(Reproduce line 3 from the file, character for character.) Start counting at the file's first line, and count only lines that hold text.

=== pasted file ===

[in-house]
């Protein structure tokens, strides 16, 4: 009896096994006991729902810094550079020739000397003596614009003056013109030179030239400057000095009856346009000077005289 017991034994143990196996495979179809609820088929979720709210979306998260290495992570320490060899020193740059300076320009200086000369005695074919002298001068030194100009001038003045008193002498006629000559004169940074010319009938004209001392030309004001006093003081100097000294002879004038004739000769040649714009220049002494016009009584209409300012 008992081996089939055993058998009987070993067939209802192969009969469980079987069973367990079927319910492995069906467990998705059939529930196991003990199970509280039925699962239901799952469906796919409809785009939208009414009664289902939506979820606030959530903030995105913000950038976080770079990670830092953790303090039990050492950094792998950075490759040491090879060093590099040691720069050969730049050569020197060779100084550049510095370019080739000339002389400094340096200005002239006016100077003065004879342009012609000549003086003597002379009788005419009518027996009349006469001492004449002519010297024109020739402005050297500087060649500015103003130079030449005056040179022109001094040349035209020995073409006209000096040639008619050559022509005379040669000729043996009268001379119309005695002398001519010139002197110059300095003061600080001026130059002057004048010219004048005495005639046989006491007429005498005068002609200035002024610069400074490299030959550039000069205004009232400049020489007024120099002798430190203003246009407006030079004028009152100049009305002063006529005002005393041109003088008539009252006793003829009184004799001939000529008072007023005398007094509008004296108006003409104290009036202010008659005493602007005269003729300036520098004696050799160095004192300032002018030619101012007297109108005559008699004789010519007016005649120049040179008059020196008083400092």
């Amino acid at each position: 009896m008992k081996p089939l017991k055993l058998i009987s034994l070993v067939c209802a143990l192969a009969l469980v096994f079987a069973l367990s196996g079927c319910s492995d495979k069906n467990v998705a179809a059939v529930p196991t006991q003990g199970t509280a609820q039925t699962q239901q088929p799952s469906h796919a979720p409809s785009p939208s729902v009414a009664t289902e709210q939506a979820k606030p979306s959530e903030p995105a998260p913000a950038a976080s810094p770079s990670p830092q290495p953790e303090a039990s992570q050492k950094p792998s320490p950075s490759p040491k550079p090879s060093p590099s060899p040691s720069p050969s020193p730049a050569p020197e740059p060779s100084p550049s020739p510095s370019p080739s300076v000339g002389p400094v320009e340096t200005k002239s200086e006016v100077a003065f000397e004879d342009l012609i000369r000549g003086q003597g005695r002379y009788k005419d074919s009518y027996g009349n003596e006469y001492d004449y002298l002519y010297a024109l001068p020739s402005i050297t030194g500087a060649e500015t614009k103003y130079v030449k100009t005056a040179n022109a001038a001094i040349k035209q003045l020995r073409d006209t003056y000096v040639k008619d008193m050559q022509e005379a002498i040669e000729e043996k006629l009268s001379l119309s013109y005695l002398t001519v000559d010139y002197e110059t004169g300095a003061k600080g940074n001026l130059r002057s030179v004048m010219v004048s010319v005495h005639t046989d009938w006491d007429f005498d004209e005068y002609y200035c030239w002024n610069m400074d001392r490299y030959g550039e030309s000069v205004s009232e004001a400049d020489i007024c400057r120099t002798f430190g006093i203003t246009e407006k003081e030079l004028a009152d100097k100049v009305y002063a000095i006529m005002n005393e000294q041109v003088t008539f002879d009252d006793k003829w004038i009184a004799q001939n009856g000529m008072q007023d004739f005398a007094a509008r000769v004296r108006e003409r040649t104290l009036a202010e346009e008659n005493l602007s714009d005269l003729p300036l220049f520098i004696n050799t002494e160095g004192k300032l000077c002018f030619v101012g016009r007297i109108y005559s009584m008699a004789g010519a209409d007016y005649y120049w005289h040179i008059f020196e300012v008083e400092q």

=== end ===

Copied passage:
């Amino acid at each position: 009896m008992k081996p089939l017991k055993l058998i009987s034994l070993v067939c209802a143990l192969a009969l469980v096994f079987a069973l367990s196996g079927c319910s492995d495979k069906n467990v998705a179809a059939v529930p196991t006991q003990g199970t509280a609820q039925t699962q239901q088929p799952s469906h796919a979720p409809s785009p939208s729902v009414a009664t289902e709210q939506a979820k606030p979306s959530e903030p995105a998260p913000a950038a976080s810094p770079s990670p830092q290495p953790e303090a039990s992570q050492k950094p792998s320490p950075s490759p040491k550079p090879s060093p590099s060899p040691s720069p050969s020193p730049a050569p020197e740059p060779s100084p550049s020739p510095s370019p080739s300076v000339g002389p400094v320009e340096t200005k002239s200086e006016v100077a003065f000397e004879d342009l012609i000369r000549g003086q003597g005695r002379y009788k005419d074919s009518y027996g009349n003596e006469y001492d004449y002298l002519y010297a024109l001068p020739s402005i050297t030194g500087a060649e500015t614009k103003y130079v030449k100009t005056a040179n022109a001038a001094i040349k035209q003045l020995r073409d006209t003056y000096v040639k008619d008193m050559q022509e005379a002498i040669e000729e043996k006629l009268s001379l119309s013109y005695l002398t001519v000559d010139y002197e110059t004169g300095a003061k600080g940074n001026l130059r002057s030179v004048m010219v004048s010319v005495h005639t046989d009938w006491d007429f005498d004209e005068y002609y200035c030239w002024n610069m400074d001392r490299y030959g550039e030309s000069v205004s009232e004001a400049d020489i007024c400057r120099t002798f430190g006093i203003t246009e407006k003081e030079l004028a009152d100097k100049v009305y002063a000095i006529m005002n005393e000294q041109v003088t008539f002879d009252d006793k003829w004038i009184a004799q001939n009856g000529m008072q007023d004739f005398a007094a509008r000769v004296r108006e003409r040649t104290l009036a202010e346009e008659n005493l602007s714009d005269l003729p300036l220049f520098i004696n050799t002494e160095g004192k300032l000077c002018f030619v101012g016009r007297i109108y005559s009584m008699a004789g010519a209409d007016y005649y120049w005289h040179i008059f020196e300012v008083e400092q």